For appetizers for a crowd, a big antipasto platter is about as easy as it comes. We've got five or six kinds of sausage including a couple of kinds of sopressata, hard Spanish chorizo, and hot calabrese from our friends at Olli Salumeria down in Richmond. Four kinds of cheese, grapes, and tomatoes round out the platter. Behind it you see marinated bocconcini of mozzarella, mixed olives, and artichokes marinated in olive oil, white balsamic vinegar, garlic, and basil from the garden.

We started with sparkling wine with our antipasti: Prosecco, Crémant de Bourgogne, and a 2008 vintage blanc de blancs from Thibaut-Janisson down in Charlottesville.

Roasted Red Pepper Sauce, Pesto, Spicy Sausage, Goat Cheese, and Basil
We ate so many mini pizzas that I lost track. For toppings, we had pesto, a roasted red pepper sauce, hot and mild Italian sausage, fresh mozzarella, pecorino romano, local goat cheese, caramelized onions, local shiitake mushrooms, fresh tomatoes, olives, fresh arugula, and fresh basil from the garden.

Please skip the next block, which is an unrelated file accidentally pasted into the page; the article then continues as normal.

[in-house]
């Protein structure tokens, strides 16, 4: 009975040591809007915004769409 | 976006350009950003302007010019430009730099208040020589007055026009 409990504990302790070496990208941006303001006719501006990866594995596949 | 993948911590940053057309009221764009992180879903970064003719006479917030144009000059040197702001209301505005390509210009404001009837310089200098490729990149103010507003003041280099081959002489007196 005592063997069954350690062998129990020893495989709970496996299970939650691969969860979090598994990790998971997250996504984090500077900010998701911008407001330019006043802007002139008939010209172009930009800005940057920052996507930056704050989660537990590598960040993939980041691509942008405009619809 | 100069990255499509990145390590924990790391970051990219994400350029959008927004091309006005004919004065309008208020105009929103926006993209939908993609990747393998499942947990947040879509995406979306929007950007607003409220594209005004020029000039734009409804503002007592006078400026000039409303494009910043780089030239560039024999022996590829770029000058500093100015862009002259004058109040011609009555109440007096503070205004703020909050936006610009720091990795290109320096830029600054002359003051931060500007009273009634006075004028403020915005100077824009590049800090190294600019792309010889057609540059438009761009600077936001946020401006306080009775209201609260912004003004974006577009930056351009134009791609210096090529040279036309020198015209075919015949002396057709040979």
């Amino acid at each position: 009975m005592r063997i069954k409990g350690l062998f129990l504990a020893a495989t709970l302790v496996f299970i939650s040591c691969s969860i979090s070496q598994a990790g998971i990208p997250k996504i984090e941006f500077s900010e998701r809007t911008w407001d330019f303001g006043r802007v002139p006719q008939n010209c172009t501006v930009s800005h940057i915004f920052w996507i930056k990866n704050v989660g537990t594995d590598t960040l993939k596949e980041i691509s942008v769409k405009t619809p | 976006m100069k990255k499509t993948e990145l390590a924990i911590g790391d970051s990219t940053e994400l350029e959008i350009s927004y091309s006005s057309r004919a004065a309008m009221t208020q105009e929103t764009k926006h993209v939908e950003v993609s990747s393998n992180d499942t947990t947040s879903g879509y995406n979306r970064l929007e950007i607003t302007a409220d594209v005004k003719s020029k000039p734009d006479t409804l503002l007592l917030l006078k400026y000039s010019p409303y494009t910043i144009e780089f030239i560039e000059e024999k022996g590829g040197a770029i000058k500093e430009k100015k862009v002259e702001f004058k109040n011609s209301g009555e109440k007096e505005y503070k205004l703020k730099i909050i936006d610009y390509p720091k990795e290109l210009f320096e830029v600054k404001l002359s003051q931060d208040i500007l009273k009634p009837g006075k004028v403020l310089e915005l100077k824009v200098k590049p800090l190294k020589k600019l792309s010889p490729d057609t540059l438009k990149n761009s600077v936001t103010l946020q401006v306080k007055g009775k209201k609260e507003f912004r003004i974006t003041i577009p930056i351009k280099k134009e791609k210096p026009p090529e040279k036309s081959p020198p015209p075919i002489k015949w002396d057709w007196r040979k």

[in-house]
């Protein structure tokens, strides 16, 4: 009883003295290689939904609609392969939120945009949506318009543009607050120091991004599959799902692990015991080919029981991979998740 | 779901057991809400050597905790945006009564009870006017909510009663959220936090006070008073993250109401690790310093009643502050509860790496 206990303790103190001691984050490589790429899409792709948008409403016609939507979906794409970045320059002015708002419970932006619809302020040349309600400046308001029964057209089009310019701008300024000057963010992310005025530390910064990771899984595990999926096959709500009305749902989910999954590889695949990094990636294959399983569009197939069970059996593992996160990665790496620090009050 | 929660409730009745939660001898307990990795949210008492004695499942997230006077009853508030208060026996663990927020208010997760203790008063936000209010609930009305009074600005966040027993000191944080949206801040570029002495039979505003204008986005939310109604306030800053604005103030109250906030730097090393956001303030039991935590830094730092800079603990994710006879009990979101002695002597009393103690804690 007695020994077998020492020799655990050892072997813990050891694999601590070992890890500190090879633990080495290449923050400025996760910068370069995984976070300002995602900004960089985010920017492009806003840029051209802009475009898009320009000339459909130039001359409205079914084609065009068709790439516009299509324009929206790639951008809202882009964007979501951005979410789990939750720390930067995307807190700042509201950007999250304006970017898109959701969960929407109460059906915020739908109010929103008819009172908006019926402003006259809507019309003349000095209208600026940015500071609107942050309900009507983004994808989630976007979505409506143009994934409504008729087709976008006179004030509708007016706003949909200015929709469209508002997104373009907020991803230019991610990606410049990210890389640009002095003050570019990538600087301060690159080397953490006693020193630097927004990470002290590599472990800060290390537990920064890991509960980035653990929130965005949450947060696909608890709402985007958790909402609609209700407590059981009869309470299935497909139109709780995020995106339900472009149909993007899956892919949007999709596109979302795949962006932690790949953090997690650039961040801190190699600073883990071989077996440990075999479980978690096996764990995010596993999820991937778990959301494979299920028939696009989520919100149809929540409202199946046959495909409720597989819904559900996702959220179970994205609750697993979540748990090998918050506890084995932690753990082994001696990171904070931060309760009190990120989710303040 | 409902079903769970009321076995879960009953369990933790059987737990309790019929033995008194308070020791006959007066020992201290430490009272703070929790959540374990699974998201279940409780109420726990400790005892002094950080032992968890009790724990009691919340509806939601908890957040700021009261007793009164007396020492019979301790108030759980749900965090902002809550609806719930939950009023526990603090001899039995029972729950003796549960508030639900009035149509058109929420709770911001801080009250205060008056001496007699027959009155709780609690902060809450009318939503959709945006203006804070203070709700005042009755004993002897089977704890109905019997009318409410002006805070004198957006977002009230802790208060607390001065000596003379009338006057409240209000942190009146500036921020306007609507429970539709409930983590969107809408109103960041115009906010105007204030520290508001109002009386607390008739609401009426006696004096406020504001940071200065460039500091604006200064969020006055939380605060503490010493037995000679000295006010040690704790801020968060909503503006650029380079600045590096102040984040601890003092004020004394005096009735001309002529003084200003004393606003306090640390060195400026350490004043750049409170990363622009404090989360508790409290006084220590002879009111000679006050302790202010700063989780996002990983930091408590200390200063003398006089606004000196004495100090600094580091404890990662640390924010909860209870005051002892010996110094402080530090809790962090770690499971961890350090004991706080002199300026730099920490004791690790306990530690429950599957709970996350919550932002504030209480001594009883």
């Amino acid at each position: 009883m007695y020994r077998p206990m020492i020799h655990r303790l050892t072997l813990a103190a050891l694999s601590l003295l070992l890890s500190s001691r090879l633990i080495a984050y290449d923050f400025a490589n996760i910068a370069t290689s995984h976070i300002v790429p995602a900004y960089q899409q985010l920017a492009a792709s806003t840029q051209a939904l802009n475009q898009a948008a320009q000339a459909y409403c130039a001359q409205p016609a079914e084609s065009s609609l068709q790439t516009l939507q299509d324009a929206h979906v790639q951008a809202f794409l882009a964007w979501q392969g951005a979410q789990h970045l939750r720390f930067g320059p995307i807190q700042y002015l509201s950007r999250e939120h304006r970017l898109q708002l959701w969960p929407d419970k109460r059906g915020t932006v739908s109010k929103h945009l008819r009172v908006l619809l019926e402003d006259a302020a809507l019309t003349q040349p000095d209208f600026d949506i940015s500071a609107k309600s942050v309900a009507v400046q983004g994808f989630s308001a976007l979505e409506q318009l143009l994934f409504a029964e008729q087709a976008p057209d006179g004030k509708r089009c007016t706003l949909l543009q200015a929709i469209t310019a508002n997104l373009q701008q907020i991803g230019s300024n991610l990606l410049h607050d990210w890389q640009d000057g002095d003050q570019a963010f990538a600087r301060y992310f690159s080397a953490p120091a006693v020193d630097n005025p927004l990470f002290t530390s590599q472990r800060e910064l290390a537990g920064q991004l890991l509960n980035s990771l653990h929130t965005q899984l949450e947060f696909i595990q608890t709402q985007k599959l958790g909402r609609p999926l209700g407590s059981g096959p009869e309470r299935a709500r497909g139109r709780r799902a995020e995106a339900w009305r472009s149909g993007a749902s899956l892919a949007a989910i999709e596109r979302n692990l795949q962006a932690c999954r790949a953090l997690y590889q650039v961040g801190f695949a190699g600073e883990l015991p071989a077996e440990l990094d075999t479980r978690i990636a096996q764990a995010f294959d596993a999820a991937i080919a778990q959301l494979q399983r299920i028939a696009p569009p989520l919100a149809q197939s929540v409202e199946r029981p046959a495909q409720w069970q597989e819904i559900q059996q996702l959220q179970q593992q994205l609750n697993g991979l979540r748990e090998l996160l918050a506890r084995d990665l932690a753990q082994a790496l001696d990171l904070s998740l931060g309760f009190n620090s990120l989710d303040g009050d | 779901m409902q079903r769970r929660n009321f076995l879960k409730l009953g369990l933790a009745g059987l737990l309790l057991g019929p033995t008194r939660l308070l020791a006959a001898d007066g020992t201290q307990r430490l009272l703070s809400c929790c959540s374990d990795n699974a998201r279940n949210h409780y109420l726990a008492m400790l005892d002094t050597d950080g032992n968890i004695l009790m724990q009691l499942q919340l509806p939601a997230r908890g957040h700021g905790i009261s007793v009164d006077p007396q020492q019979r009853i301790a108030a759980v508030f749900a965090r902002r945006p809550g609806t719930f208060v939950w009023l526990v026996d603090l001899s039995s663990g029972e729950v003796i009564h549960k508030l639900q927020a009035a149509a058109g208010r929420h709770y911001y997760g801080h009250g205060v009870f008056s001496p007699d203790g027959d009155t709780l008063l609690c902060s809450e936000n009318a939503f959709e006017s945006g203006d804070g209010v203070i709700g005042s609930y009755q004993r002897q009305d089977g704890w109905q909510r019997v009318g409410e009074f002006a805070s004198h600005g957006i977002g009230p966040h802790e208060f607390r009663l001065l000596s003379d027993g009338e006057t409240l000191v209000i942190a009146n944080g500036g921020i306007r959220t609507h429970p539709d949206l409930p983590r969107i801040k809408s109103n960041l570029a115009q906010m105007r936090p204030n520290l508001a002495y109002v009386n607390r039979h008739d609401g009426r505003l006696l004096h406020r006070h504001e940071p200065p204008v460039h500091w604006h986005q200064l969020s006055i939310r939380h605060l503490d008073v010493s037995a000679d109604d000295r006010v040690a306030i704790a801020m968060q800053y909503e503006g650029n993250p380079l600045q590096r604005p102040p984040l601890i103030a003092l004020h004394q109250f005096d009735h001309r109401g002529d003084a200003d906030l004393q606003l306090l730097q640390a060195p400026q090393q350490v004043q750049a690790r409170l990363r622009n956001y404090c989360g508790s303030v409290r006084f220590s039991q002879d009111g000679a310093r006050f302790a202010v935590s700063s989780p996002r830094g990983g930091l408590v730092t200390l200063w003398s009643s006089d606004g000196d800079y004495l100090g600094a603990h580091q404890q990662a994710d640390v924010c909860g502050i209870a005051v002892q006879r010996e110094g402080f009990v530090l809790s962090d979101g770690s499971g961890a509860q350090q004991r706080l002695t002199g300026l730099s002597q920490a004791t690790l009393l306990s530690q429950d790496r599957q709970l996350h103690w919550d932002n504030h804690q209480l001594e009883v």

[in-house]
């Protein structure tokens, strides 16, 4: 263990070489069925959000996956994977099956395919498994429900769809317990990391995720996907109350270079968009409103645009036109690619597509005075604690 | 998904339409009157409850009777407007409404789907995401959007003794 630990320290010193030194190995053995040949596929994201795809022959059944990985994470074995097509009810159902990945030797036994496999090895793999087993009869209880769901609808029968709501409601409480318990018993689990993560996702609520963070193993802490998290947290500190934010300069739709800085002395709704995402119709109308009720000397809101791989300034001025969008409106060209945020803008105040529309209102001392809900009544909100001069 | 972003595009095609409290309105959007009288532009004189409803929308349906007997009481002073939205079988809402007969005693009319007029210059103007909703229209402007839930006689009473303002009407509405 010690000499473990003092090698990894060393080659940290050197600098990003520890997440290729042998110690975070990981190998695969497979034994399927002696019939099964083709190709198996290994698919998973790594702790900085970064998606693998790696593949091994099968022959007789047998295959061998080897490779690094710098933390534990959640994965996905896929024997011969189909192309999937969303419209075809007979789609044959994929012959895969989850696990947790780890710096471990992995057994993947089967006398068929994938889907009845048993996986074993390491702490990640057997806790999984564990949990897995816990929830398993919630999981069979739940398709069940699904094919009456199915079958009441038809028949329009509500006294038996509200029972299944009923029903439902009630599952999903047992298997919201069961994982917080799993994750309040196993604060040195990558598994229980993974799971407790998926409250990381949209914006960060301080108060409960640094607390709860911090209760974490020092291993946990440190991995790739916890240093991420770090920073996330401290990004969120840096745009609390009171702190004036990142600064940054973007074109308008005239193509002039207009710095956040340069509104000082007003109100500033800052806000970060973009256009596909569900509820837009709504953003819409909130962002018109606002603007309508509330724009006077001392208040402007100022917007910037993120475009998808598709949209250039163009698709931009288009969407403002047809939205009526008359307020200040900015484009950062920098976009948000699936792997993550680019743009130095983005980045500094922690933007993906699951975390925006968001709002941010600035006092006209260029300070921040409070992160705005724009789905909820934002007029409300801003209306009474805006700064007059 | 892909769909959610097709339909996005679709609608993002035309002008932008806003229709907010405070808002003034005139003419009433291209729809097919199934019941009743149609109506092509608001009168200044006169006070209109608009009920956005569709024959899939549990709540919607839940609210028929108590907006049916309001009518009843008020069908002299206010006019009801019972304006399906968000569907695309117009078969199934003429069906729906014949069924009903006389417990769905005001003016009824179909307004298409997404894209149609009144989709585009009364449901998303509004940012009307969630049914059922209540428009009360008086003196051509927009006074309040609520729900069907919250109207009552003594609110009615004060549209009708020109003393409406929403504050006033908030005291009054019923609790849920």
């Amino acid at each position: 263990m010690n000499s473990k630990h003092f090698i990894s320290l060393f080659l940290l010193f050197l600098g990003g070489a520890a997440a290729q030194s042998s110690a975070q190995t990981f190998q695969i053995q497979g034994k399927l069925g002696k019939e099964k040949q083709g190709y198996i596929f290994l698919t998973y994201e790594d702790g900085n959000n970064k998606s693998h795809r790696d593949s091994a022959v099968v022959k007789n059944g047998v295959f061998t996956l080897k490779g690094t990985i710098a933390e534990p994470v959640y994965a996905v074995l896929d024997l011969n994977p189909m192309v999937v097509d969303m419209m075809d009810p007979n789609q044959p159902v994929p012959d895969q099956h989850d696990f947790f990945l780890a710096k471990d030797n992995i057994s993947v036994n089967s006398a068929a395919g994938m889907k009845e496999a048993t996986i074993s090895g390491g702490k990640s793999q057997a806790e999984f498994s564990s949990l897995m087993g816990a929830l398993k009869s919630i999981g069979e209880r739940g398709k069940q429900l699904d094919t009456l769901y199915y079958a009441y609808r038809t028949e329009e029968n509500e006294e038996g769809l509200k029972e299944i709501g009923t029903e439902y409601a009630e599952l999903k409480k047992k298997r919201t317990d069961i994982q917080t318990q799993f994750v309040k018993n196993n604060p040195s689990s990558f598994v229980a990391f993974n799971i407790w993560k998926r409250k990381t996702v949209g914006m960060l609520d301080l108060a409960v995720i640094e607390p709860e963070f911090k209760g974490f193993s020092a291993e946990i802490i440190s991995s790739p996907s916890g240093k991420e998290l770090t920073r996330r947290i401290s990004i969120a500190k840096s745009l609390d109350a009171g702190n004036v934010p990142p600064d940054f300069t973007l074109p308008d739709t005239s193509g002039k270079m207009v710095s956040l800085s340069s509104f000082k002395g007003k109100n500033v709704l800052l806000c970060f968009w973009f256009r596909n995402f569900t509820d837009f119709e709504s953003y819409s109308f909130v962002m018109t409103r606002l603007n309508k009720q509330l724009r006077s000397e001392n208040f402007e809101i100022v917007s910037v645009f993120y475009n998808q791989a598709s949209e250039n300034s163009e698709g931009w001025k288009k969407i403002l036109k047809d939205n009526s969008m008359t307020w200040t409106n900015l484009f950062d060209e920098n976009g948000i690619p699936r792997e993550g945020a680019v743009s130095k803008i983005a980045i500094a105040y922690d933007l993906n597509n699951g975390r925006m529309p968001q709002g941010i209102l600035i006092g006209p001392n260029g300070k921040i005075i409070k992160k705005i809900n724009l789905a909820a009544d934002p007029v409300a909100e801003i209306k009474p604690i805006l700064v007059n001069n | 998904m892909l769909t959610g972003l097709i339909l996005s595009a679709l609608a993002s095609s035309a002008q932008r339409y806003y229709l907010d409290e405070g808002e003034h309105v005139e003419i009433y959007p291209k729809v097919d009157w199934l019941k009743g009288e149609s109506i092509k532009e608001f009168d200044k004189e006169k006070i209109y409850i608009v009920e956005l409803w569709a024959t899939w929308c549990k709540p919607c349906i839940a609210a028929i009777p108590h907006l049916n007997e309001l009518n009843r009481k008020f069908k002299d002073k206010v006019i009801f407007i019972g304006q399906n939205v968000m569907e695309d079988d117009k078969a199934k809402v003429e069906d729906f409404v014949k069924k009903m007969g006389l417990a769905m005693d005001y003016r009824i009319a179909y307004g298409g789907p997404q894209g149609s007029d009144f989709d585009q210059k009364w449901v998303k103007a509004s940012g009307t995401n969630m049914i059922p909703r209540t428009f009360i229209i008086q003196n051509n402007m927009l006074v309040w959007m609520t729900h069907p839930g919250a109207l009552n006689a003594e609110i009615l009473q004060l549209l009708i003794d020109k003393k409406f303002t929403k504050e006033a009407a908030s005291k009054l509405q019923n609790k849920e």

Chocolate Chianti Cupcakes

Ann made these cute little chocolate and red wine cupcakes for dessert. And speaking of Chianti, we put away a few bottles with our pizza!
Dewie and Pepper
Jen and Pepper

Shawn and Ann

Shawn and Billy


Marco Due

Baby Robin
The whole while we were out on the patio, the parent robins kept up a constant airlift of bugs and native honeysuckle berries to the (at least two) babies in the nest in the wisteria on the pergola.
It's not a party until someone is wearing a bra on his ear!

How did the brown dog score pizza?

The beautiful sunflowers Shawn brought us.

Linguini with Clam Sauce

It felt good to get back in the kitchen yesterday, if only for a few minutes to make a late afternoon lunch of linguini with white clam sauc...